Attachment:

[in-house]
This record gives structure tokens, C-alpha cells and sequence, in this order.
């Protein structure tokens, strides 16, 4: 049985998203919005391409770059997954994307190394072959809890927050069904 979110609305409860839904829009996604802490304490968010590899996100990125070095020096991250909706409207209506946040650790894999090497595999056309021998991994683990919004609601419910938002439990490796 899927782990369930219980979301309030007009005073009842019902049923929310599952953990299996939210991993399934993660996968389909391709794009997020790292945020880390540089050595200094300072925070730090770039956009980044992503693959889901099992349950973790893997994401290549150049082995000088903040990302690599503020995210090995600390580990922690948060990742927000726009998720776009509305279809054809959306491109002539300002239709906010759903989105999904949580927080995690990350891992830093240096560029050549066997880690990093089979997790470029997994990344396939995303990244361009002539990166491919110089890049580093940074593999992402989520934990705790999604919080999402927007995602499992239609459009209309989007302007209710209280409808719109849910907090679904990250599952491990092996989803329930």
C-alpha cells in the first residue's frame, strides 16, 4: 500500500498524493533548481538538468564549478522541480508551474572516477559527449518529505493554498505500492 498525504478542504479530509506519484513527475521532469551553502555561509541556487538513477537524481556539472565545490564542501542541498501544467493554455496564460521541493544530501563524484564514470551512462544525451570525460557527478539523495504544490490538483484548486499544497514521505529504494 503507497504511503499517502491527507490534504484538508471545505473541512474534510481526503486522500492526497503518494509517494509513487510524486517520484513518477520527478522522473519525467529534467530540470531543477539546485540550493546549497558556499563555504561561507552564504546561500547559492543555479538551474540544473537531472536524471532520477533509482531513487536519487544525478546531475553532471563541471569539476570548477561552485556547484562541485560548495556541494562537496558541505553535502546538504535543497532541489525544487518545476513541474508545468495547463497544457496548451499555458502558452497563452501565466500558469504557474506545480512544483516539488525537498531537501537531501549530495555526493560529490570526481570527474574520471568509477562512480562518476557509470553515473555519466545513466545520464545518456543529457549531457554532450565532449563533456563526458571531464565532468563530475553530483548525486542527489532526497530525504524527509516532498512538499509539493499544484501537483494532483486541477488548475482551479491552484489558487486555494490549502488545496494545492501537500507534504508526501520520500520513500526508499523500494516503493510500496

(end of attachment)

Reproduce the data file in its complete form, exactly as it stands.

[in-house]
This record gives structure tokens, C-alpha cells and sequence, in this order.
């Protein structure tokens, strides 16, 4: 049985998203919005391409770059997954994307190394072959809890927050069904 979110609305409860839904829009996604802490304490968010590899996100990125070095020096991250909706409207209506946040650790894999090497595999056309021998991994683990919004609601419910938002439990490796 899927782990369930219980979301309030007009005073009842019902049923929310599952953990299996939210991993399934993660996968389909391709794009997020790292945020880390540089050595200094300072925070730090770039956009980044992503693959889901099992349950973790893997994401290549150049082995000088903040990302690599503020995210090995600390580990922690948060990742927000726009998720776009509305279809054809959306491109002539300002239709906010759903989105999904949580927080995690990350891992830093240096560029050549066997880690990093089979997790470029997994990344396939995303990244361009002539990166491919110089890049580093940074593999992402989520934990705790999604919080999402927007995602499992239609459009209309989007302007209710209280409808719109849910907090679904990250599952491990092996989803329930």
C-alpha cells in the first residue's frame, strides 16, 4: 500500500498524493533548481538538468564549478522541480508551474572516477559527449518529505493554498505500492 498525504478542504479530509506519484513527475521532469551553502555561509541556487538513477537524481556539472565545490564542501542541498501544467493554455496564460521541493544530501563524484564514470551512462544525451570525460557527478539523495504544490490538483484548486499544497514521505529504494 503507497504511503499517502491527507490534504484538508471545505473541512474534510481526503486522500492526497503518494509517494509513487510524486517520484513518477520527478522522473519525467529534467530540470531543477539546485540550493546549497558556499563555504561561507552564504546561500547559492543555479538551474540544473537531472536524471532520477533509482531513487536519487544525478546531475553532471563541471569539476570548477561552485556547484562541485560548495556541494562537496558541505553535502546538504535543497532541489525544487518545476513541474508545468495547463497544457496548451499555458502558452497563452501565466500558469504557474506545480512544483516539488525537498531537501537531501549530495555526493560529490570526481570527474574520471568509477562512480562518476557509470553515473555519466545513466545520464545518456543529457549531457554532450565532449563533456563526458571531464565532468563530475553530483548525486542527489532526497530525504524527509516532498512538499509539493499544484501537483494532483486541477488548475482551479491552484489558487486555494490549502488545496494545492501537500507534504508526501520520500520513500526508499523500494516503493510500496